Subjects: Twelve healthy male volunteers (Table I) served as experimental subjects after giving informed consent. None had any demonstrable medical disease. Procedure: Each subject received the following four digoxin preparations in random sequence:
TABLE I Pharmacokinetic Case no. 1
Variables After Intravenous Adminlstratlon of Digoxln
Age (yr) 33
34 25 28
3 1; 11 12 Mean SE Comoosite
Tablets: Two 0.25 mg tablets of reference standard digoxin (Lanoxine, Burroughs Wellcome Co., lot no. 022-1, with an in vitro dissolution rate of 75 percent in 1 hour).
80.0 80.9 81.8 84.5 79.5 82.7 85.9 72.7 88.2 88.2 77.3 81.8 77.0 f1.9 77.0
0.05 0.19 0.44 0.32 0.15 0.39 0.41 0.43 0.24 0.08 0.08 0.24 f0.04 0.14
83.01 37.88 10.03 10.19 48.21 11.07 27.70 18.34 9.70 27.73 48.21 27.82 f5.54 19.3
0.88 0.82 0.71 fO.10 0.81
Clearance (ml/kg per min)
0.128 0.252 0.308 0.501 0.309 0.577 0.821 0.534 0.315 0.179 0.188 0.35 f0.053 0.28
10.95 8.43 4.08 8.77 14.50 7.83 8.79 8.87 3.15 8.75 12.43 8.41 fl.O1 8.72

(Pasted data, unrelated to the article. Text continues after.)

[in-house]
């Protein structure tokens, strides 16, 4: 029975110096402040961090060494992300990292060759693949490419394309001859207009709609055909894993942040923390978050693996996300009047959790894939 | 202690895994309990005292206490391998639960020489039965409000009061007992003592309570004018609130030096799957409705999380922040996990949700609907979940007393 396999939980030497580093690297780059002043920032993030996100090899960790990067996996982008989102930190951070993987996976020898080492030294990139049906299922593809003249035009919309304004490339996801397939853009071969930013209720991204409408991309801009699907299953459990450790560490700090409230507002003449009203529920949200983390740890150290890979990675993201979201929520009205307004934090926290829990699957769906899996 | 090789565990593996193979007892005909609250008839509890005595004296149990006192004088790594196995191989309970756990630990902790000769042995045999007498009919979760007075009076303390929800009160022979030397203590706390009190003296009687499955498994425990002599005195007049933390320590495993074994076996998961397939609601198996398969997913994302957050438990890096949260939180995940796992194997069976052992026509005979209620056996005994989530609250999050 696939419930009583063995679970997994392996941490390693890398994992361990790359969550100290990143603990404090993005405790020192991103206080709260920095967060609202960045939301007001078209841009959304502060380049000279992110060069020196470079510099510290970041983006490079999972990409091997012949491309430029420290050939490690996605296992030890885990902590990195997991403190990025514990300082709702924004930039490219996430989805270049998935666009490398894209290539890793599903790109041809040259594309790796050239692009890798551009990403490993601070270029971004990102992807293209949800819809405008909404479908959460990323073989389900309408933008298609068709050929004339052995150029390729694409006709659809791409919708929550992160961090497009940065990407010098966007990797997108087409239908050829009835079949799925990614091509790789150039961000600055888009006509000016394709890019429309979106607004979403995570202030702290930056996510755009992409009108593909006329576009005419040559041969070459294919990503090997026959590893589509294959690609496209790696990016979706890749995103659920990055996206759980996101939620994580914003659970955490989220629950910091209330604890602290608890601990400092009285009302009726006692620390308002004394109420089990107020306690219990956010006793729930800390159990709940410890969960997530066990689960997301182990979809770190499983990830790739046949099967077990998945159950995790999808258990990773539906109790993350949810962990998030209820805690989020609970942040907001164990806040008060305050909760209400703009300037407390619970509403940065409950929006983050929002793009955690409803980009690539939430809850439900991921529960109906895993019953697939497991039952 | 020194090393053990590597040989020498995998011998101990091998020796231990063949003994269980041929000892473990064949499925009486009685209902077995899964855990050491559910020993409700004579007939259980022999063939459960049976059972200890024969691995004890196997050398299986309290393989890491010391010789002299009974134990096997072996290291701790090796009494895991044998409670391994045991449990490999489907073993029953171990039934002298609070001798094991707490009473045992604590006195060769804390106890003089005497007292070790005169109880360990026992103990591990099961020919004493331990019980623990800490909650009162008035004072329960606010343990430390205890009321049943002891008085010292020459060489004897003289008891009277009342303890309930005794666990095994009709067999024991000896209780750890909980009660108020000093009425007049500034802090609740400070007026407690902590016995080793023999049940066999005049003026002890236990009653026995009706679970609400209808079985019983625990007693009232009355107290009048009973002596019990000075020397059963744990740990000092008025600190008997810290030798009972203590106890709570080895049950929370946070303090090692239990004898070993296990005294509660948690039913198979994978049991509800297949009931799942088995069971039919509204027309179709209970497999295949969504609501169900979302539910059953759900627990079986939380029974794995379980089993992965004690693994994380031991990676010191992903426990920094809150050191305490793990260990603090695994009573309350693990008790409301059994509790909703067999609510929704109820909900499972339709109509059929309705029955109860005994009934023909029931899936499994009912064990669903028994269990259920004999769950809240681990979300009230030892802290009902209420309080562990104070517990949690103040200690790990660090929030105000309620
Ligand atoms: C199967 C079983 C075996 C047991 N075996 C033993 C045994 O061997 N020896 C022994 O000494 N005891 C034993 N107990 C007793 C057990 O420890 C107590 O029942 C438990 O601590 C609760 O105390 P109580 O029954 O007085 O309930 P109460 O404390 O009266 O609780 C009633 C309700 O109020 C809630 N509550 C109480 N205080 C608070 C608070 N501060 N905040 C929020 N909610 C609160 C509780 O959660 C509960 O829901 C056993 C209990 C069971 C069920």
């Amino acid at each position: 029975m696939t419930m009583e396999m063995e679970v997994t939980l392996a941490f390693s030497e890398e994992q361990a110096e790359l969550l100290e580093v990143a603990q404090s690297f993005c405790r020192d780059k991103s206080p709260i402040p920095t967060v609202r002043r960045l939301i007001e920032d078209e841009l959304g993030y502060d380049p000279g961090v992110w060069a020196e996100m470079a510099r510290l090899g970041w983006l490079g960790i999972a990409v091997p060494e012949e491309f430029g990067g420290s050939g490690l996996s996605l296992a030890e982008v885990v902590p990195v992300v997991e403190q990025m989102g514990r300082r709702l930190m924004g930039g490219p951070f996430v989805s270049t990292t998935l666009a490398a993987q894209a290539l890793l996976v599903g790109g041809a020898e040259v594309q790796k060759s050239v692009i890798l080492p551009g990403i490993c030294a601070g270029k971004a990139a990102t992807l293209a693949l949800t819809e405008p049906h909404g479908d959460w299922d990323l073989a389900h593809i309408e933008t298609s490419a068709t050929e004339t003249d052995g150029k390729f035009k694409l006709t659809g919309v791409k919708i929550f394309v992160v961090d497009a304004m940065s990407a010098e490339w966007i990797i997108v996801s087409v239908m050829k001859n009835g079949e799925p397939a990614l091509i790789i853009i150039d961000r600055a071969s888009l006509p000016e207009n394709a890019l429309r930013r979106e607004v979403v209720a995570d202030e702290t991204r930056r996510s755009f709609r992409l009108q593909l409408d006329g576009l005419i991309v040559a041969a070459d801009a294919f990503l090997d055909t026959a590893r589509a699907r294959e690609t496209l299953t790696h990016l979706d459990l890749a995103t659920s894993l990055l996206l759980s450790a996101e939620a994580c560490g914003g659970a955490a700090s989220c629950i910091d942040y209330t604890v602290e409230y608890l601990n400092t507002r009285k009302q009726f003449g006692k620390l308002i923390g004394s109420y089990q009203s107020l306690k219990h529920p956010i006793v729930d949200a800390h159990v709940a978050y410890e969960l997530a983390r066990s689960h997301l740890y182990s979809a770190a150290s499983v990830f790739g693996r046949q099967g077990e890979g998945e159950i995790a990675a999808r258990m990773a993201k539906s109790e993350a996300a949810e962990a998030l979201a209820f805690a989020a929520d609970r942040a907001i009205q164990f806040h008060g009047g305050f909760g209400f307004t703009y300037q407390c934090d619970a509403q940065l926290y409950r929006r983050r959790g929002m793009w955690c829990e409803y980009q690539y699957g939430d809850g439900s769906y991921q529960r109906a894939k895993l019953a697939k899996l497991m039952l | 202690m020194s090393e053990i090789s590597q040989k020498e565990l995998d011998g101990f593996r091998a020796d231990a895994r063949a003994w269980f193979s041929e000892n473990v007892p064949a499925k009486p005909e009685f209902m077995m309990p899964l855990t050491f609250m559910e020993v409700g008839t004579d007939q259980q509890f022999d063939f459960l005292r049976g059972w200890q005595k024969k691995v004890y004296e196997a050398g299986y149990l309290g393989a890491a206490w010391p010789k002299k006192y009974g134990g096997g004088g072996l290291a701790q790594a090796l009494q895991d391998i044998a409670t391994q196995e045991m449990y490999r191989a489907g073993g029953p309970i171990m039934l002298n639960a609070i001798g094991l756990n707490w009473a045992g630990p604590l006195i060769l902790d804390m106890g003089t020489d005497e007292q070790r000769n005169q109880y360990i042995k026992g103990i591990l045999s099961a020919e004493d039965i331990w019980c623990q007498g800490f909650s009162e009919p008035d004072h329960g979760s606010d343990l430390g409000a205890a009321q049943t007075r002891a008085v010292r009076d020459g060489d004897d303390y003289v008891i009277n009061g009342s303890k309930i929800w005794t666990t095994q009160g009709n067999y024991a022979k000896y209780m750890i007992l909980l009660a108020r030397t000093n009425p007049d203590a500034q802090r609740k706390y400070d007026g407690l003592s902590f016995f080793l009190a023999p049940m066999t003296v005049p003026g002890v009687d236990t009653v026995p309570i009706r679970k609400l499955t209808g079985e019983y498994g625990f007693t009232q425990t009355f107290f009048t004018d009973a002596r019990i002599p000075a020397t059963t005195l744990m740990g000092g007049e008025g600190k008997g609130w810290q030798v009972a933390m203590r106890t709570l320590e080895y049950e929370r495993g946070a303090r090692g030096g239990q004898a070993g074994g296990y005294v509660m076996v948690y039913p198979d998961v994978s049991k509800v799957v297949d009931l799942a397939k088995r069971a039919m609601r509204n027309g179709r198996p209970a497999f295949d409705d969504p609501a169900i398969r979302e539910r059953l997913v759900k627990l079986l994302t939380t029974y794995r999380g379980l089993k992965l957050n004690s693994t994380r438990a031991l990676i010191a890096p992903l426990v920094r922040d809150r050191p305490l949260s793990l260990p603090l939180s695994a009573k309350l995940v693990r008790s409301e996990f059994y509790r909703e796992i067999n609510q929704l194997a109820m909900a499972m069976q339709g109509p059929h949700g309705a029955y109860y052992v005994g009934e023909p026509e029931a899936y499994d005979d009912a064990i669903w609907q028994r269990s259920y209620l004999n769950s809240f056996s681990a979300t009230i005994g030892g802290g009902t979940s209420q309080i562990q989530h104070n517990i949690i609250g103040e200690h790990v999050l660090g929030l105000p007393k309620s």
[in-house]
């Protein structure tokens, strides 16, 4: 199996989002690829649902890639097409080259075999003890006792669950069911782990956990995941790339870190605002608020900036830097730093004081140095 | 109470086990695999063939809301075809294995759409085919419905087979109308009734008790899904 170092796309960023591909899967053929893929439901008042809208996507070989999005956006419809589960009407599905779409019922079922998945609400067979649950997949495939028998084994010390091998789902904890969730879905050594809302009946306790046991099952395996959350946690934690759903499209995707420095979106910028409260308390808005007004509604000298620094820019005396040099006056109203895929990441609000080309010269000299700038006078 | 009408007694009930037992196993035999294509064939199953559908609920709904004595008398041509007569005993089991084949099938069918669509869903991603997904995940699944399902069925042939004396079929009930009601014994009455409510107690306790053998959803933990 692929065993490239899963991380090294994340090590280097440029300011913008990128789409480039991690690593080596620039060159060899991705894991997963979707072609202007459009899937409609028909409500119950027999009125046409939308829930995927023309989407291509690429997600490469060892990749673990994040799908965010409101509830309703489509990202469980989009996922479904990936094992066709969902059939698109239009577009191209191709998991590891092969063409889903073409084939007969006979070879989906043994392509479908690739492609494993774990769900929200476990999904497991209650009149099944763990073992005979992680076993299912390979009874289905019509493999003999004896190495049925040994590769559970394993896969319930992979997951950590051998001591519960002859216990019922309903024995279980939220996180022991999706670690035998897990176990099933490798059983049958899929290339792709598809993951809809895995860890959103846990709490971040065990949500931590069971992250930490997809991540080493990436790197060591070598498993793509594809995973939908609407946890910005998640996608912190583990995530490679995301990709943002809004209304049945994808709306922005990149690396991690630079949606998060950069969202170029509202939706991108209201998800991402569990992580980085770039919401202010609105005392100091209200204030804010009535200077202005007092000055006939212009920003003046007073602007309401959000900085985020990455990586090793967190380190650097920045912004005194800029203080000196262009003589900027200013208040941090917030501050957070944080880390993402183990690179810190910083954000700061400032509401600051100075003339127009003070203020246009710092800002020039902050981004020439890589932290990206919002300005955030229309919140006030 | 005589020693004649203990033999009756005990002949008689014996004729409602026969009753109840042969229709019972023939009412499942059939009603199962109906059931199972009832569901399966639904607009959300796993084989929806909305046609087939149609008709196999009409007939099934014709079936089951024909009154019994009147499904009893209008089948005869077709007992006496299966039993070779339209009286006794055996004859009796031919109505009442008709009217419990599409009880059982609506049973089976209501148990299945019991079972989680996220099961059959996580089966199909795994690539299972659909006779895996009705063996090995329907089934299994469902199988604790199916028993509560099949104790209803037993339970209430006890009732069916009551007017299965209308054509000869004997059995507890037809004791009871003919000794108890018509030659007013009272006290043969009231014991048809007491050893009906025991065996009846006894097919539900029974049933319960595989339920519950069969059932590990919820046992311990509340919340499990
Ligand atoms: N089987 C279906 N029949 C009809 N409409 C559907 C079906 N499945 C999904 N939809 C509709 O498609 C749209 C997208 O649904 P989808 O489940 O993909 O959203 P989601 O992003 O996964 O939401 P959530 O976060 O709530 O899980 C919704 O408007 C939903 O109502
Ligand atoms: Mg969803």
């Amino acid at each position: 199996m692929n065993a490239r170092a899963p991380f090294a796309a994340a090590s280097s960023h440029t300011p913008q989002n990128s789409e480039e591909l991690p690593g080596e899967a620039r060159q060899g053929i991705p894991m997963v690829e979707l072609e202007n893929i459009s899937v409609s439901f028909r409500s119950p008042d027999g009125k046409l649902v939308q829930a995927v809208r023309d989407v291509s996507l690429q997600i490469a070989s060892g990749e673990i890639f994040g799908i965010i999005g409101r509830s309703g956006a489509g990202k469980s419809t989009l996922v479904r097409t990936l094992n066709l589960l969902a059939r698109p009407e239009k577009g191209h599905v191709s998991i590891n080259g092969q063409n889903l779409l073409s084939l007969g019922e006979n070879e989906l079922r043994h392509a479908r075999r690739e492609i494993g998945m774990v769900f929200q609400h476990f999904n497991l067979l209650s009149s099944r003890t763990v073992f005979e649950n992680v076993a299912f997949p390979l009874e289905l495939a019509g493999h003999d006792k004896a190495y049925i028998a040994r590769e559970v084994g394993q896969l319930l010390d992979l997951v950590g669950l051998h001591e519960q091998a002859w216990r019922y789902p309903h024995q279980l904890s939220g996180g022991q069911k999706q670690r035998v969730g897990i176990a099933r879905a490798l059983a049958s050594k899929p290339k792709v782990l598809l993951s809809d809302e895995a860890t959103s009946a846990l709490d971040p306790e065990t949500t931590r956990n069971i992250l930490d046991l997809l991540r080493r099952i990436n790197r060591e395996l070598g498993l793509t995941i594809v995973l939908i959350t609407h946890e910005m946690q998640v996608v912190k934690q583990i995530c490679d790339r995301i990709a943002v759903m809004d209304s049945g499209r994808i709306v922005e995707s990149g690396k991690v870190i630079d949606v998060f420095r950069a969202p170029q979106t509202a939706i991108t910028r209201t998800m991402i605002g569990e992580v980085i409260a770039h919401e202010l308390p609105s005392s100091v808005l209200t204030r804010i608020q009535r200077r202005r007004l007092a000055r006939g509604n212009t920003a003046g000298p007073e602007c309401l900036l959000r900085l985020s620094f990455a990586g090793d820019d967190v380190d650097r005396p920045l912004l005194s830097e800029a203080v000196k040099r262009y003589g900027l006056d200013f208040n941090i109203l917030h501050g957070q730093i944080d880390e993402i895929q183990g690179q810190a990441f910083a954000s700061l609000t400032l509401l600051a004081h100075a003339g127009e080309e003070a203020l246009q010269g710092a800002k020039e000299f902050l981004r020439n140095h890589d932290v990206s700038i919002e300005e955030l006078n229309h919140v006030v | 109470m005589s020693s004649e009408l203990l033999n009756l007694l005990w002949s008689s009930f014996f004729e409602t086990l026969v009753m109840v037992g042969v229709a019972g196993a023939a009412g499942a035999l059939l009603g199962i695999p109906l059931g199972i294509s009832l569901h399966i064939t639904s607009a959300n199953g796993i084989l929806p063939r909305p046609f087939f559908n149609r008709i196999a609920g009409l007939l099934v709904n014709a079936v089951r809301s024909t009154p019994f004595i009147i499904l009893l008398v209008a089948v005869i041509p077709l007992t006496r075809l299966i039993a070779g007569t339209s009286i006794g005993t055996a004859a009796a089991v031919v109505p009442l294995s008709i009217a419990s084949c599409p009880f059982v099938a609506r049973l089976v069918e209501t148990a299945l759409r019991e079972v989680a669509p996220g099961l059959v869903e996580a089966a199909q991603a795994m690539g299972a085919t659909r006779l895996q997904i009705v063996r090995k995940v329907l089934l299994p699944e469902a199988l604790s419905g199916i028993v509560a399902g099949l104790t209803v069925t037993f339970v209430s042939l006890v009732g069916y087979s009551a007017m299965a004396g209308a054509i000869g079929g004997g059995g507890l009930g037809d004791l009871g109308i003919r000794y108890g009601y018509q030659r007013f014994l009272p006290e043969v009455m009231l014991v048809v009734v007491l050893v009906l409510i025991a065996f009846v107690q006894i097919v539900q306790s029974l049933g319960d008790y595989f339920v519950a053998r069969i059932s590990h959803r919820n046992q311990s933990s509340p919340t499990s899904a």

2.01 2.59 4.88 7.78 3.83 8.17 3.88 4.85 3.74 3.85 3.11 4.35 f0.59 4.47
ktdicates that least-squares analysis could not be performed because of outlying data points. SE = star&d error; tuza = distributionhalf-life; tllh = intermediate half-life; [email protected]
= elimination half-life: Vd = total apparent volume of distribution; VI = volume of central compartment. l
FIGURE 1. Plasma digoxln wn-
The American Journal d CARDIDLDGY
centrations after admintstratfon of [email protected]
and of the three oral dlgoxtn prep aratkxls. Each point Is the meen for all 12 subjects at the time shown (standard errors, omitted fcf clarity, will be provided by the author on request). Also shown are the phsrmacokinetlc functions determined from least-squares regression analysis (see text).
AND BIOAVAILABILITY OF DIGOXIN-LLOYD
Pharmacoklnetlcs d Dlgoxin Absorption From the Three Oral Preparations Capsule(0.4 mg)
*SE Comwsite l
Peak Level @g/ml)
Peak Time (hr after dose)
Lag Time (min)